Interestingly, the Commissioner argued that the use of 'less precise contract terms' is fundamental to guarantee the flexibility needed to adapt to quickly changing market conditions, and that the availability and threat of injunctions prevents reverse hold-up and is 'a very important part of the bargaining process and [...] likely part of the benefit of the bargain conceived of by a contributing member of the SSO at the time it decided to participate in the standard'. The Commissioner observed that (i) although rates negotiated under the threat of injunctions are likely to be higher than rates negotiated without the threat of injunction, it does not follow that the former is above F/RAND', (ii) property rights allow the owner to exclude all others, and (iii) no maxim of contract interpretation justifies the idea that, by accepting the F/RAND commitment, SEP holders acknowledged that damages are adequate compensation for infringement. These conclusions unexpectedly conflict with those of several courts and authorities around the world, including the FTC itself. To name just a few:
  • the US Department of Justice and US Patent and Trademark Office's Policy Statement of 8 January 2013 ('[a] patent owner’s voluntary F/RAND commitments may also affect the appropriate choice of remedy for infringement of a valid and enforceable standards-essential patent. In some circumstances, the remedy of an injunction or exclusion order may be inconsistent with the public interest');
  • the FTC's Statement on the Public Interest of 6 June 2012 ('a royalty negotiation that occurs under the threat of an exclusion order may be weighted heavily in favor of the patentee in a way that is in tension with the RAND commitment');
  • the EU Commission's perspective, as expressed in Google/Motorola, and in the recent Statements of Objections notified to Samsung and Motorola (according to Commission Vice President Almunia, '[w]hen companies have contributed their patents to an industry standard and have made a commitment to license the patents in return for fair remuneration, then the use of injunctions against willing licensees can be anti-competitive');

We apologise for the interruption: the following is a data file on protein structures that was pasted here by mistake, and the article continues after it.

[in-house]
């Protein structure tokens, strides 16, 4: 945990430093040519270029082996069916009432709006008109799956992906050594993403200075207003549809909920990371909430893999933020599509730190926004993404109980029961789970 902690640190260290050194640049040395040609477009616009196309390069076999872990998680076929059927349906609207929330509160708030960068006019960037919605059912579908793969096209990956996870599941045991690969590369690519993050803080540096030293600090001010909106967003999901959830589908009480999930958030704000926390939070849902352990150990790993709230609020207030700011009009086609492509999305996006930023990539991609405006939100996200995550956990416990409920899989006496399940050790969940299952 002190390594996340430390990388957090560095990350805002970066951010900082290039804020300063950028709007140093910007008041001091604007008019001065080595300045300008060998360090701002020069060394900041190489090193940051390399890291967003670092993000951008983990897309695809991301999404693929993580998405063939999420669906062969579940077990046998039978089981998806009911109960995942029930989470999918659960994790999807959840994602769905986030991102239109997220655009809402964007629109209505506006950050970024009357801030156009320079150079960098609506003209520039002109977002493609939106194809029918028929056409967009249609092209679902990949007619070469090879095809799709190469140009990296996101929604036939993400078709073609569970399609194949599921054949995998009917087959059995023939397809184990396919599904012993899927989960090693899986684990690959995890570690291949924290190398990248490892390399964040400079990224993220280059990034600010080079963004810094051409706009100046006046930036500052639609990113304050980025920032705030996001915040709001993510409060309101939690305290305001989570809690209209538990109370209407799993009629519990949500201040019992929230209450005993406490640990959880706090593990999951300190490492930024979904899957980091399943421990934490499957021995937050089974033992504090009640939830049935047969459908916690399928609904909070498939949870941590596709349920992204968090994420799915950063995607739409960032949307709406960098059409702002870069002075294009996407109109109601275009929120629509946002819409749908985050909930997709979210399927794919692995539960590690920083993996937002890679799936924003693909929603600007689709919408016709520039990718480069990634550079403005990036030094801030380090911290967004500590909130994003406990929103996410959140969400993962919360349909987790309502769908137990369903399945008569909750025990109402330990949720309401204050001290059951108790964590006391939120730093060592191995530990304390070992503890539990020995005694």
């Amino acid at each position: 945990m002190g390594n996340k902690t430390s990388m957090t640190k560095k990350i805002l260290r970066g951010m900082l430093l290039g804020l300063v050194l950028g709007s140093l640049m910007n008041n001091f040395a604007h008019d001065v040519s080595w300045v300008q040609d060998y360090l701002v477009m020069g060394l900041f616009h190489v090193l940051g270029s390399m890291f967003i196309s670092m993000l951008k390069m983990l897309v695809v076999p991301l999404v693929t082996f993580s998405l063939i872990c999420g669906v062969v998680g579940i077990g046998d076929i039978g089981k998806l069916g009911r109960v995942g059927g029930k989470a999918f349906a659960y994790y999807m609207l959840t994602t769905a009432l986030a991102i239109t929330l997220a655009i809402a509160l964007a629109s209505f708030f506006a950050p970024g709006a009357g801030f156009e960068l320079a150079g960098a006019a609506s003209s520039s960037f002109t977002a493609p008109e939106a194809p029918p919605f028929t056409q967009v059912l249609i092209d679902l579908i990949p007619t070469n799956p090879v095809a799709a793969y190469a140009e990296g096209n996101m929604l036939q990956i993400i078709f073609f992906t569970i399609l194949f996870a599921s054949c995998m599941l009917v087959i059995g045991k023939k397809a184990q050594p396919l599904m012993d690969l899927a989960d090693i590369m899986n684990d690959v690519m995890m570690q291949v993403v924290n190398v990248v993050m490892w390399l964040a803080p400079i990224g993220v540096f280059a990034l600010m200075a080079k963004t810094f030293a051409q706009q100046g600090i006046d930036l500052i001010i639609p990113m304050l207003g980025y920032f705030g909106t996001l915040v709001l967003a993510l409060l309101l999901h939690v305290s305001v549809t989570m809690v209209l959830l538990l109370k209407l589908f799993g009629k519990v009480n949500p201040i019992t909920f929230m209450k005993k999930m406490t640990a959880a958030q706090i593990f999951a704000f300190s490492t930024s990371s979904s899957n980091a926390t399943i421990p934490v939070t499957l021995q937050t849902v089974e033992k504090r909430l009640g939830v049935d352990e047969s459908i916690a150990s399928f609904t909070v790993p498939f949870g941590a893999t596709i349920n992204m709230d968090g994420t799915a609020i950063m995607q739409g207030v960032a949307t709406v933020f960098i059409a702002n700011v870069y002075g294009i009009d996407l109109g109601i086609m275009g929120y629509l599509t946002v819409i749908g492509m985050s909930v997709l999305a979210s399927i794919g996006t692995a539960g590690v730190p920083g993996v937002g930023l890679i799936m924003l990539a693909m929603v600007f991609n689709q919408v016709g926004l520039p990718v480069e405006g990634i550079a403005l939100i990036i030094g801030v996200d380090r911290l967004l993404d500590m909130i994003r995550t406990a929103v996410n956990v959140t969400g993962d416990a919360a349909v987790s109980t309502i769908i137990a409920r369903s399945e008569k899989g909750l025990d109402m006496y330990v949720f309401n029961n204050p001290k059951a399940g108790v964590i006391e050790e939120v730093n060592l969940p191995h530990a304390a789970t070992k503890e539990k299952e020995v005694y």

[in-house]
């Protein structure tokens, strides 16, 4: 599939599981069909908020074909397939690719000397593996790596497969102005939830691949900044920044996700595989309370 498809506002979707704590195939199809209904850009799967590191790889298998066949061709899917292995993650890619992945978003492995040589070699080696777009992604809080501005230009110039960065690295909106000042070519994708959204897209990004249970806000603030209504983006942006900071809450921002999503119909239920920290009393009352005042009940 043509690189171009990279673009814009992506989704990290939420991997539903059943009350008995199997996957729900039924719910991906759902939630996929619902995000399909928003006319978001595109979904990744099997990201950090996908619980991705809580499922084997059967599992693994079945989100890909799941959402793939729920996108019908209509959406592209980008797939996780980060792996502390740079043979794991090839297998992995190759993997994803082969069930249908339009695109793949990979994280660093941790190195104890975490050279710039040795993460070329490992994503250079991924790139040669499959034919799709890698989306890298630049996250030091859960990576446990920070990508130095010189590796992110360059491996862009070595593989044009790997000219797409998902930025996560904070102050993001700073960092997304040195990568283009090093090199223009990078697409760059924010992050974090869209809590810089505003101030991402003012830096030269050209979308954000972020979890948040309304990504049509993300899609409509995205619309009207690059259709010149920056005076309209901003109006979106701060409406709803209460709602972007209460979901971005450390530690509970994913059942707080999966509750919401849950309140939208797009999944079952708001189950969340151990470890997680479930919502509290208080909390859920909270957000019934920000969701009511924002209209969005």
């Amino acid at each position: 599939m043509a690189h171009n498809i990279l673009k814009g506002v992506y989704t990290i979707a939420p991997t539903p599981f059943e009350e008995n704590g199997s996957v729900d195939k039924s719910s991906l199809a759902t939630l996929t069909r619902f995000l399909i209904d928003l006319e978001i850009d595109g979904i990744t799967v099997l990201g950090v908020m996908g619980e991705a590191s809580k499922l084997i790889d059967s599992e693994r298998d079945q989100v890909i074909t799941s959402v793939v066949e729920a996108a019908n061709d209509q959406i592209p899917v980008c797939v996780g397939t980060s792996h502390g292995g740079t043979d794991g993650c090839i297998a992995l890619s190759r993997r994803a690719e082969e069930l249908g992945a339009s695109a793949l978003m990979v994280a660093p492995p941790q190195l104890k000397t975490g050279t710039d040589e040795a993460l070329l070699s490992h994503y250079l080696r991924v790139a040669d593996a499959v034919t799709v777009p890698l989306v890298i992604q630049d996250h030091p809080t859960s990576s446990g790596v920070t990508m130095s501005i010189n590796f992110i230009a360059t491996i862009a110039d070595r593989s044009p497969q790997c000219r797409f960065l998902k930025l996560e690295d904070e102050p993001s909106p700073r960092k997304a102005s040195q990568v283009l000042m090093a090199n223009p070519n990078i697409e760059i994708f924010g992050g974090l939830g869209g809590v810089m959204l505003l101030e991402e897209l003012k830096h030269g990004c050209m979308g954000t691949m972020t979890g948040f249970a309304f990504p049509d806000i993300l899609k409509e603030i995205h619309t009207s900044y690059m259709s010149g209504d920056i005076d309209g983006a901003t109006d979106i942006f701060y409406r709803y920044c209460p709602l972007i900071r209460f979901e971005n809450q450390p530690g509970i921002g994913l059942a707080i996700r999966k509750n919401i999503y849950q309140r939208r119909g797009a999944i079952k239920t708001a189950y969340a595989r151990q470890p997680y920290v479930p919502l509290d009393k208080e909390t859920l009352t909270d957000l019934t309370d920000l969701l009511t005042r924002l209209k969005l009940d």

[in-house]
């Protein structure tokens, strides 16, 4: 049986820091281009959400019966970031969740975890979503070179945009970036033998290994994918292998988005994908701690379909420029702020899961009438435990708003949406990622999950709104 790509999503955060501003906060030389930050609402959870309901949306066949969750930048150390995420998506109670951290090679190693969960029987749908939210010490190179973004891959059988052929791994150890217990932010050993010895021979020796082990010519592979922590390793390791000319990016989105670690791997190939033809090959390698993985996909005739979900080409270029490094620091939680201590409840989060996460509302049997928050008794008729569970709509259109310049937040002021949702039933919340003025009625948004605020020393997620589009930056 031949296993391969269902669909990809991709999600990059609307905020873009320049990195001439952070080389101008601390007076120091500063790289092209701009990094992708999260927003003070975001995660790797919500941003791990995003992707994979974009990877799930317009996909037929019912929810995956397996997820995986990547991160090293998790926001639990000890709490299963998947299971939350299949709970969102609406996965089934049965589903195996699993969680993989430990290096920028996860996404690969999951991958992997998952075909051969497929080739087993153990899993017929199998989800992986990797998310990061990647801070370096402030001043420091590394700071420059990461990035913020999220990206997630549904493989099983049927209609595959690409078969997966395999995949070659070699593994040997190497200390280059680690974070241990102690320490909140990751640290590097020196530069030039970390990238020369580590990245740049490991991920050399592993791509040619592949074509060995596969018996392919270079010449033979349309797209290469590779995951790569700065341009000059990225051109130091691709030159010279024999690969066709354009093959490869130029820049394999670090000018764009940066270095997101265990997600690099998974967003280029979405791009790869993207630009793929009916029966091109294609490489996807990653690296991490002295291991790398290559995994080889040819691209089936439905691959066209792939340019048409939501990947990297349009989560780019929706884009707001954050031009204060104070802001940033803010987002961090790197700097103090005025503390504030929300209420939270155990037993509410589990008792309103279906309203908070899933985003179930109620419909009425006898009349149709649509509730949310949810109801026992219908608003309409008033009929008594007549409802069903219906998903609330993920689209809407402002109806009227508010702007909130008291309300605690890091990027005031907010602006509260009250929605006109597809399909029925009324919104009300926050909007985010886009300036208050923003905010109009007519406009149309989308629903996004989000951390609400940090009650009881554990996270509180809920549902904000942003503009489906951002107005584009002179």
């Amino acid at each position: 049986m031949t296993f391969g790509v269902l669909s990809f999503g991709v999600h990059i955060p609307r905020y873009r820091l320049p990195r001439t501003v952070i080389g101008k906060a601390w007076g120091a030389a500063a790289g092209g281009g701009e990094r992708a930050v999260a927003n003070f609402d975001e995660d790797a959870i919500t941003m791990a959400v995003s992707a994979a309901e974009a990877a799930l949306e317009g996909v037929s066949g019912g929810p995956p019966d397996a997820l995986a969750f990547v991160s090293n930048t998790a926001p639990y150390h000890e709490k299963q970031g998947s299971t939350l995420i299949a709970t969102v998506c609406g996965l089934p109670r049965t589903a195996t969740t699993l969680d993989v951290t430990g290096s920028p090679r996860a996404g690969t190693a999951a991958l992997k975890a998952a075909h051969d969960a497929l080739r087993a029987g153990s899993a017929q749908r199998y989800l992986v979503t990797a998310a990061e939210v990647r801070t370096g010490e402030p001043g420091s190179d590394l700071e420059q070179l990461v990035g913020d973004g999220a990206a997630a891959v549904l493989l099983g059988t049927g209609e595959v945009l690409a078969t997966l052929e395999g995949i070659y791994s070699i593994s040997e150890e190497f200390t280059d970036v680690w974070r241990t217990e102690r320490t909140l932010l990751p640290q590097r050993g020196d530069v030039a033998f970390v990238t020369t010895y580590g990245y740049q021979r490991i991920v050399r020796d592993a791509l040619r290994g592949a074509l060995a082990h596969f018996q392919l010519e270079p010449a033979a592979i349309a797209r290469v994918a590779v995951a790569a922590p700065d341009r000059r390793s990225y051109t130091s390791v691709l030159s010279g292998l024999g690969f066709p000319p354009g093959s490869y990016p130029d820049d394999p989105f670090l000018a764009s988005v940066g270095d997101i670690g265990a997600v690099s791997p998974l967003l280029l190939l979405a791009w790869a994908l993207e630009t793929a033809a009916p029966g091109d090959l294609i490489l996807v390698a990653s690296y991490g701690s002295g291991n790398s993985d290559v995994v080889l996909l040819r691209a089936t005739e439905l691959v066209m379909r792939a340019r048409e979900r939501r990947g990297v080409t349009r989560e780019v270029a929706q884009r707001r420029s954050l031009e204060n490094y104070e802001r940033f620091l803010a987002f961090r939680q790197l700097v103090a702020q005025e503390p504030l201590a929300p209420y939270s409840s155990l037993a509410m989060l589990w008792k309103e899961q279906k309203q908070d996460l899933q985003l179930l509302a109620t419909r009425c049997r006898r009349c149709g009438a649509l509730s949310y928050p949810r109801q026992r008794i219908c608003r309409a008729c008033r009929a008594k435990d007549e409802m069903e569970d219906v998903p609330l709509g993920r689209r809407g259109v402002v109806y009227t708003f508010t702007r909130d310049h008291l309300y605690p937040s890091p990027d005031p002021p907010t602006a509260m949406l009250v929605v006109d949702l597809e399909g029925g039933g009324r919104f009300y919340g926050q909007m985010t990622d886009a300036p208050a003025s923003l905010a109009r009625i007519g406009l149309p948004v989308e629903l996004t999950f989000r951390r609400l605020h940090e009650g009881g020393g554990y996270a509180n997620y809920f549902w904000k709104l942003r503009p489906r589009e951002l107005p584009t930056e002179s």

• several US cases, including Apple v Motorola, Microsoft v Motorola, and Realtek Semiconductor v LSI (a F/RAND commitment 'implies a promise not to seek injunctive relief either domestically [...] or abroad').
In particular, the Commissioner's view rejects Judge Posner's persuasive statement in Apple v Motorola:
I don’t see how, given FRAND, I would be justified in enjoining Apple from infringing the ‘898 unless Apple refuses to pay a royalty that meets the FRAND requirement. By committing to license its patents on FRAND terms, Motorola committed to license the ‘898 to anyone willing to pay a FRAND royalty and thus implicitly acknowledged that a royalty is adequate compensation for a license to use that patent. How could it do otherwise? How could it be permitted to enjoin Apple from using an invention that it contends Apple must use if it wants to make a cell phone with UMTS telecommunications capability - without which it would not be a cell phone. 
Although Wright rightfully highlighted that there is no guarantee that improving IPR policies could provide beneficial effects, his reasoning on imprecise, but flexible F/RAND commitments, and on the importance of injunctions in the bargaining process, is likely to prove controversial (see Professor Cotter here). It is reasonable to think, however, that even Commissioner Wright would welcome the introduction of a fast and low-cost process to adjudicate F/RAND disputes, as suggested by US and EU economists, a solution that could protect the interests of both SEP holders and licensees. What do readers think? What is the best way to strengthen F/RAND commitments, while preserving the parties' freedom to negotiate?